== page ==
Market Forces Are Not Enough To Halt Climate Change

Martin Wolf, the premier economics analyst of the Financial Times, shifts position, recognizing that market forces are not enough.

When traditional sources switch views, it's worth paying attention. For decades Martin Wolf has been a go-to source for traditional economic policy analysis. This article is not about regenerative development, but his recognition that market forces are not enough to manage what is viewed as the singular problem in today's long-term viability, climate change, is a dramatic recognition of the failure and inadequacy of existing policy approaches. 

A subhead of "Investor returns imply that the welfare of future human beings is close to irrelevant" is a succinct summary. While the author struggles with alternatives including the de-growth movement, which he deems "politically irrelevant" he reverts to the challenge of increasing demand for renewable energy in the face of steady demand growth.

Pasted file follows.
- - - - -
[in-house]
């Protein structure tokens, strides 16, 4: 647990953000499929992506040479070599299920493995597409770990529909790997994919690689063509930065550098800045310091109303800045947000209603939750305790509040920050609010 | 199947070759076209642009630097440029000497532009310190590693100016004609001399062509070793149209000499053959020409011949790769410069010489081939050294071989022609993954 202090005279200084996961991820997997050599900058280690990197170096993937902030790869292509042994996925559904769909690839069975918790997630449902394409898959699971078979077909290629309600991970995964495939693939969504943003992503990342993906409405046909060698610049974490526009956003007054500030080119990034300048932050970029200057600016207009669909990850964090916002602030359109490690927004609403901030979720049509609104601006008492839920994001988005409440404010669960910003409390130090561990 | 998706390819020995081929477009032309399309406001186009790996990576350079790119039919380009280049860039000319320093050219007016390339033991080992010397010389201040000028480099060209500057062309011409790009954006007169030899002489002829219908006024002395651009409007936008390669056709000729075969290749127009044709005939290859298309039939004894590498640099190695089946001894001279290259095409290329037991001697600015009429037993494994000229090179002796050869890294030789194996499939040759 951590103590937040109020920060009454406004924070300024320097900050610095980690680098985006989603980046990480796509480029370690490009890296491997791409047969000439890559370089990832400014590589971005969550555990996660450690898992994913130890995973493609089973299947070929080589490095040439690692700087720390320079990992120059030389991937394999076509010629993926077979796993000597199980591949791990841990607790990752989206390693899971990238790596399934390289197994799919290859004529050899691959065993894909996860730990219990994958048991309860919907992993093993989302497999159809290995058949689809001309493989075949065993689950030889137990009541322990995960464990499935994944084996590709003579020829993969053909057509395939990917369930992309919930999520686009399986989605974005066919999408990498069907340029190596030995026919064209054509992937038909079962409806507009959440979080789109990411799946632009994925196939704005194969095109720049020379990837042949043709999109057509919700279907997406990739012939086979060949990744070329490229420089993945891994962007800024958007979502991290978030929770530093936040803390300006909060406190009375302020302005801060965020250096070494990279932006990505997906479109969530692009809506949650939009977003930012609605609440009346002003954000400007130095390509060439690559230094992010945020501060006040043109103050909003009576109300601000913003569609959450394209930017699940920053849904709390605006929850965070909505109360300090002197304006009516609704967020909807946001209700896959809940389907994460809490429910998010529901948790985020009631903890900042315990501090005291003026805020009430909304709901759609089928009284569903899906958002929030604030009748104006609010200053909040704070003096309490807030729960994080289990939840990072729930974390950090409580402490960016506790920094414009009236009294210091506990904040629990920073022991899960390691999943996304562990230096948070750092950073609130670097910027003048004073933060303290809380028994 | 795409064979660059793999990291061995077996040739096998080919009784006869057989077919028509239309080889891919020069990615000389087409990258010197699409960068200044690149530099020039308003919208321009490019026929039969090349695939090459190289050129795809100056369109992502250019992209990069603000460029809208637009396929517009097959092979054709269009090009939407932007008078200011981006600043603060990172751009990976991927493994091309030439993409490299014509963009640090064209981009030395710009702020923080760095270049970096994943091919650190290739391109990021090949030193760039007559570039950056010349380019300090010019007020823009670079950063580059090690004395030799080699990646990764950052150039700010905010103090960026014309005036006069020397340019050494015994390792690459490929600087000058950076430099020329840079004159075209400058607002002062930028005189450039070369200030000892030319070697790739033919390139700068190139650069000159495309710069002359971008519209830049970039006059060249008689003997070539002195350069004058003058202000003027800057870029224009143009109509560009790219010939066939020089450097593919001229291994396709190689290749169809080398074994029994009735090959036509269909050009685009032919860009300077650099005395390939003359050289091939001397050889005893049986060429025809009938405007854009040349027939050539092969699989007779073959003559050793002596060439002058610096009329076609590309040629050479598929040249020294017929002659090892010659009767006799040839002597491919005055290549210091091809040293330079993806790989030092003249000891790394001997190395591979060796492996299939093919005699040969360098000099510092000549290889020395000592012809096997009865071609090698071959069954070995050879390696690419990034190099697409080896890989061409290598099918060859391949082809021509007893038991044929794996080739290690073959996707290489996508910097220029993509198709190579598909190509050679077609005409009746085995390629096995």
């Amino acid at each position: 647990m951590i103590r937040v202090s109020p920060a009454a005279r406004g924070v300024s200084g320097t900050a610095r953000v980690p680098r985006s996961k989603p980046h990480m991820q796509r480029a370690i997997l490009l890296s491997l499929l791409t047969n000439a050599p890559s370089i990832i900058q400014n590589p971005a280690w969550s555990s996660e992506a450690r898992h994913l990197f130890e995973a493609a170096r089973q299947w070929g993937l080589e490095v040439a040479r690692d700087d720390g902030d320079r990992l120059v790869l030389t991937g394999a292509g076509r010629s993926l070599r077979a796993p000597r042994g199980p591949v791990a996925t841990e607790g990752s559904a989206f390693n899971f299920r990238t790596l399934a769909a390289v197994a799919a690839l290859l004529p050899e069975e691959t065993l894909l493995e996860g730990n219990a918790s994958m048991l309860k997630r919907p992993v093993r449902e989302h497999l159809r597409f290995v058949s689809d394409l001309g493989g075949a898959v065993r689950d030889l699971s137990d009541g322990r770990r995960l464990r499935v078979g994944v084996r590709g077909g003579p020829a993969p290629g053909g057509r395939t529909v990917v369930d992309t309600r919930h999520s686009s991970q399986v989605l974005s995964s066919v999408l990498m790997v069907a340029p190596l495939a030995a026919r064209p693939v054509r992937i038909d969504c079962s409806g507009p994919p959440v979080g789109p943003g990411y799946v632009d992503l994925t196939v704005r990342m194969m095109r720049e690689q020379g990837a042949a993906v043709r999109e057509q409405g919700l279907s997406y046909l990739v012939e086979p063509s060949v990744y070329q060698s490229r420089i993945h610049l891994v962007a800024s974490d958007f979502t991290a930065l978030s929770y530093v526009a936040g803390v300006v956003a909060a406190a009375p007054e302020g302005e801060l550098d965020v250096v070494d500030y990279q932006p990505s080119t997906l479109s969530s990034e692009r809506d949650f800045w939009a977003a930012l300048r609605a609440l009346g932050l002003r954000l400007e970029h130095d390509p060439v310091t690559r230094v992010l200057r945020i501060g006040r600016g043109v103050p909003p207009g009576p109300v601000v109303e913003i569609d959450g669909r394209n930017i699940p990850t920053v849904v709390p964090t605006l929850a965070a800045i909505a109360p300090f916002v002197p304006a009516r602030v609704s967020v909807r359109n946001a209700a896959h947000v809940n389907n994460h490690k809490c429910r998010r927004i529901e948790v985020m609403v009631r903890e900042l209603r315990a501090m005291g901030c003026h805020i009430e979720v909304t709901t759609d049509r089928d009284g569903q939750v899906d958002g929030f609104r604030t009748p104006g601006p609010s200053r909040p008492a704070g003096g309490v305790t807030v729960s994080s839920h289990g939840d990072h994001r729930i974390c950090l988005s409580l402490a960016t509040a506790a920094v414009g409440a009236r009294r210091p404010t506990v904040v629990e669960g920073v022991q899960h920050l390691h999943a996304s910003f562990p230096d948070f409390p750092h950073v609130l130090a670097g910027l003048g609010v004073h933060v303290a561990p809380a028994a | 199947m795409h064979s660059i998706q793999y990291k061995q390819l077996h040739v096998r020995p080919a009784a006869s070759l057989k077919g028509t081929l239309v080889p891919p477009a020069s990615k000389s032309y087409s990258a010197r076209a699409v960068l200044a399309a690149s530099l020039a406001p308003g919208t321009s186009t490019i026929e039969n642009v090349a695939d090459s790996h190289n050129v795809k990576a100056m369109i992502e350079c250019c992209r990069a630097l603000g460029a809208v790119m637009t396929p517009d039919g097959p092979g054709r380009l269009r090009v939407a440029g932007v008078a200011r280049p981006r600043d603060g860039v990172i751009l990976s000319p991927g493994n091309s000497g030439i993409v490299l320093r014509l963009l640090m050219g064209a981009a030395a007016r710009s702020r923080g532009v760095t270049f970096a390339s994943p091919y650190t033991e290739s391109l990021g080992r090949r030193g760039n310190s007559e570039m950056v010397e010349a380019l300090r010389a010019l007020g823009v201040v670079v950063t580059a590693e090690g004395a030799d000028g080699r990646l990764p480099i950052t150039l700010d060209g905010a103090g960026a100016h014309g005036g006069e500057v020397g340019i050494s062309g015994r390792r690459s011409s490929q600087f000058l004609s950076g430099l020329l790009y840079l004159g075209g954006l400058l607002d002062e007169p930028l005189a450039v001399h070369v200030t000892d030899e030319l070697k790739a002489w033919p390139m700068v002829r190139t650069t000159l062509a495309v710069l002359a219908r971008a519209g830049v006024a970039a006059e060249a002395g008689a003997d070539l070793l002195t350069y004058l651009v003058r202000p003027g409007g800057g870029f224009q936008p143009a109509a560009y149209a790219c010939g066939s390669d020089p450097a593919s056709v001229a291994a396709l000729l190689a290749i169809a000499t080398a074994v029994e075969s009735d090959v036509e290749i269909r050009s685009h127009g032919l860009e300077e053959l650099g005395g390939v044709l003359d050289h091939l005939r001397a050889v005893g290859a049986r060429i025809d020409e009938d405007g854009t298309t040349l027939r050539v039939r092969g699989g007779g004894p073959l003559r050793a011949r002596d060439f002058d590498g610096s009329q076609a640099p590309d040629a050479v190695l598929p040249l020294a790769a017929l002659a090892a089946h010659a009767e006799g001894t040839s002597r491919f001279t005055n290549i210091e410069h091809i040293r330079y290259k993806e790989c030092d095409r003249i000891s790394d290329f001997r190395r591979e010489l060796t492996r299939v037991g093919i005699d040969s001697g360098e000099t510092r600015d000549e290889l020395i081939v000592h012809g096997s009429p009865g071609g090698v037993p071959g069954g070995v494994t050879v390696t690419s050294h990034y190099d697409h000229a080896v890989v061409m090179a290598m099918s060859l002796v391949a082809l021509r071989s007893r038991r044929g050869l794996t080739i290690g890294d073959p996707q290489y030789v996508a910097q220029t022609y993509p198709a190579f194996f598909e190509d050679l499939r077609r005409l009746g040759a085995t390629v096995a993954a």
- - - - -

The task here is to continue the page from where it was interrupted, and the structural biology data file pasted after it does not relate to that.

A key point of the article refers to the book "The Price is Wrong: Why Capitalism Won't Save the Planet" by Brett Christophers. Worlf writes, Chistophers "argues that falling price of electricity generated by renewables does not make these an attractive investment for investors: it is profits, not marginal costs, that matter." 

He concludes that if Christophers is right then " some combination of heavy carbon taxes, long-term subsidies and changes in the design of electricity markets will be needed." All areas of action requiring high level, systemic, and coordinated policy responses, not free markets.  

This recognition from a mainstream source about the need for change and the recognition that only coordinate systemic responses have any chance of success adds significant momentum for those advocating systemic solutions.